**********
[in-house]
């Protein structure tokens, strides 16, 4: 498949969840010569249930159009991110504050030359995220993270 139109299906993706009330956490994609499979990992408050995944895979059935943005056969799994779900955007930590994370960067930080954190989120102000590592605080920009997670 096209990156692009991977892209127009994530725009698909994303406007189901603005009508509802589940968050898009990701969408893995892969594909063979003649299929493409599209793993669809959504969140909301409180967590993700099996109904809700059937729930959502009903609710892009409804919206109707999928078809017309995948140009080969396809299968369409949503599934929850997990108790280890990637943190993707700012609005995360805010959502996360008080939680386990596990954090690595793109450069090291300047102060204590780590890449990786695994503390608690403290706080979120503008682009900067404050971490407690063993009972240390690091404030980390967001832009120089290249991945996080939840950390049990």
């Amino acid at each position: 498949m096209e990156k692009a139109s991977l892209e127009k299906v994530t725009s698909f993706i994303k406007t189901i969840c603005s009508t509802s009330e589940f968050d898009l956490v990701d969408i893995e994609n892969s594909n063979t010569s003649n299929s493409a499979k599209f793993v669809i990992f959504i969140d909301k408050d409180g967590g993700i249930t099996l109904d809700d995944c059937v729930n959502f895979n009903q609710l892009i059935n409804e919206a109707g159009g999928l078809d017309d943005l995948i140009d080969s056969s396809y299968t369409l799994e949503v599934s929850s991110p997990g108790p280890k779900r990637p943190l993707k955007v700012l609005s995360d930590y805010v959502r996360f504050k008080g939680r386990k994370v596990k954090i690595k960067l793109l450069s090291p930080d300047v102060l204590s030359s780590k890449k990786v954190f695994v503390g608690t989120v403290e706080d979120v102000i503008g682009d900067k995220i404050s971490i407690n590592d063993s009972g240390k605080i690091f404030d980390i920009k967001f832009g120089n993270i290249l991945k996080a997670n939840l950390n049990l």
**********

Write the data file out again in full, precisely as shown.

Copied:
[in-house]
């Protein structure tokens, strides 16, 4: 498949969840010569249930159009991110504050030359995220993270 139109299906993706009330956490994609499979990992408050995944895979059935943005056969799994779900955007930590994370960067930080954190989120102000590592605080920009997670 096209990156692009991977892209127009994530725009698909994303406007189901603005009508509802589940968050898009990701969408893995892969594909063979003649299929493409599209793993669809959504969140909301409180967590993700099996109904809700059937729930959502009903609710892009409804919206109707999928078809017309995948140009080969396809299968369409949503599934929850997990108790280890990637943190993707700012609005995360805010959502996360008080939680386990596990954090690595793109450069090291300047102060204590780590890449990786695994503390608690403290706080979120503008682009900067404050971490407690063993009972240390690091404030980390967001832009120089290249991945996080939840950390049990």
């Amino acid at each position: 498949m096209e990156k692009a139109s991977l892209e127009k299906v994530t725009s698909f993706i994303k406007t189901i969840c603005s009508t509802s009330e589940f968050d898009l956490v990701d969408i893995e994609n892969s594909n063979t010569s003649n299929s493409a499979k599209f793993v669809i990992f959504i969140d909301k408050d409180g967590g993700i249930t099996l109904d809700d995944c059937v729930n959502f895979n009903q609710l892009i059935n409804e919206a109707g159009g999928l078809d017309d943005l995948i140009d080969s056969s396809y299968t369409l799994e949503v599934s929850s991110p997990g108790p280890k779900r990637p943190l993707k955007v700012l609005s995360d930590y805010v959502r996360f504050k008080g939680r386990k994370v596990k954090i690595k960067l793109l450069s090291p930080d300047v102060l204590s030359s780590k890449k990786v954190f695994v503390g608690t989120v403290e706080d979120v102000i503008g682009d900067k995220i404050s971490i407690n590592d063993s009972g240390k605080i690091f404030d980390i920009k967001f832009g120089n993270i290249l991945k996080a997670n939840l950390n049990l």